The Islamic State group was accused of using chemical weapons during an attack in Syria late Friday. ISIS fighters allegedly used a chemical agent in the battle near the besieged city of Aleppo, killing one person and wounding at least 10 others, the Wall Street Journal reported Sunday.
The Islamic State group, also known as ISIS or ISIL, descended on the northern town of Marea Friday night, about 15 miles from Aleppo. The militants shelled more than 50 rounds of artillery within two hours, some of which contained a chemical agent, local residents and opposition rebels told the Wall Street Journal. It’s the first time ISIS has been accused of using a chemical agent in an attack in Syria.
The victims’ injuries initially appeared to be conventional shrapnel wounds, but many developed symptoms consistent with those of chemical warfare. Staff at the local hospital in Marea smelled a foul odor coming from the victims’ wounds. Hours after the attack, some patients, including a family with young children, had difficulty breathing, diarrhea, red skin patches and red, watery eyes. Some of the most severe cases had developed large, red, pus-filled bumps all over their bodies by Saturday, and several patients were transferred to a hospital in neighboring Turkey. It was unclear whether the man who was killed in Friday night’s attack died from shrapnel or the alleged chemical agent, a nurse at the Marea hospital told Wall Street Journal.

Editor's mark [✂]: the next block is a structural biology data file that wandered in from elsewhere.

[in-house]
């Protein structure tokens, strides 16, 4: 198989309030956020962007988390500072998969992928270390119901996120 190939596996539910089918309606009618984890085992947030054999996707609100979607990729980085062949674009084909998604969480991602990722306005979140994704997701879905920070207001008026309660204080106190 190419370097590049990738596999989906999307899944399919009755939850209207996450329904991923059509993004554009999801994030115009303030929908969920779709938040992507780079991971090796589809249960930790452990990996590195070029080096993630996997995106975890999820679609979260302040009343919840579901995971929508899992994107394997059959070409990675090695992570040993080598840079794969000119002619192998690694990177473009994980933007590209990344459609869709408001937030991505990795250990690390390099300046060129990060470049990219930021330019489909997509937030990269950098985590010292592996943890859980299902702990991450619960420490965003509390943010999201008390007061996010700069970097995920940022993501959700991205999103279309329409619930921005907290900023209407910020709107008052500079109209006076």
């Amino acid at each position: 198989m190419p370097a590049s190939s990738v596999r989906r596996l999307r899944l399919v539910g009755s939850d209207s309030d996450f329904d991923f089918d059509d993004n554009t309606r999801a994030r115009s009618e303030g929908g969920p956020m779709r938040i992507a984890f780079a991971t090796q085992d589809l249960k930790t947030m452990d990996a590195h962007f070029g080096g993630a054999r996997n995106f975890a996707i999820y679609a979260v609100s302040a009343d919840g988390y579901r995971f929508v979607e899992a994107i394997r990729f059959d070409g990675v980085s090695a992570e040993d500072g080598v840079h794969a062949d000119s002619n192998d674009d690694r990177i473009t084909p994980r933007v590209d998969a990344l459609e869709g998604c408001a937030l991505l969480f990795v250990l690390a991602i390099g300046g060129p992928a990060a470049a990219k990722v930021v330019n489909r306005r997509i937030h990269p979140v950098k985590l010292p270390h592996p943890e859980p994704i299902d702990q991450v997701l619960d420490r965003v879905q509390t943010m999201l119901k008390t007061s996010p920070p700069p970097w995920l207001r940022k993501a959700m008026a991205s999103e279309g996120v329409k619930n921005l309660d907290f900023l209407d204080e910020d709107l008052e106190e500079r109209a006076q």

The claims came after the United States said the Islamic State group used mustard gas against Kurdish troops in northern Iraq last week. Following a mortar attack in the town of Makhmour on Aug. 11, about 60 Kurdish fighters reported symptoms consistent with a chemical attack. The soldiers provided the U.S. military with fragments of shells from the attack that later tested positive for the presence of “HD, or what is known as sulfur mustard,” Marine Corps Brig. Gen. Kenvin J. Killea, chief of staff for Combined Joint Task Force-Operation Inherent Resolve, told Military Times Friday.
The attacks have raised fears that ISIS militants have seized mustard gas in Iraq and Syria, where both governments have maintained stockpiles of the banned chemical weapon. Killea said that the test results from the Aug. 11 battle were not yet conclusive, but the potential confirmation would not change U.S. policy on fighting the Islamic State group.
"We really don't need another reason to hunt down ISIL and kill them wherever we can and whenever we can," Killea told Military Times. "Any indication of the use of a chemical warfare agent, purely from our perspective, reinforces our position that this is an abhorrent group that will kill indiscriminately without any moral or legal code or restraint."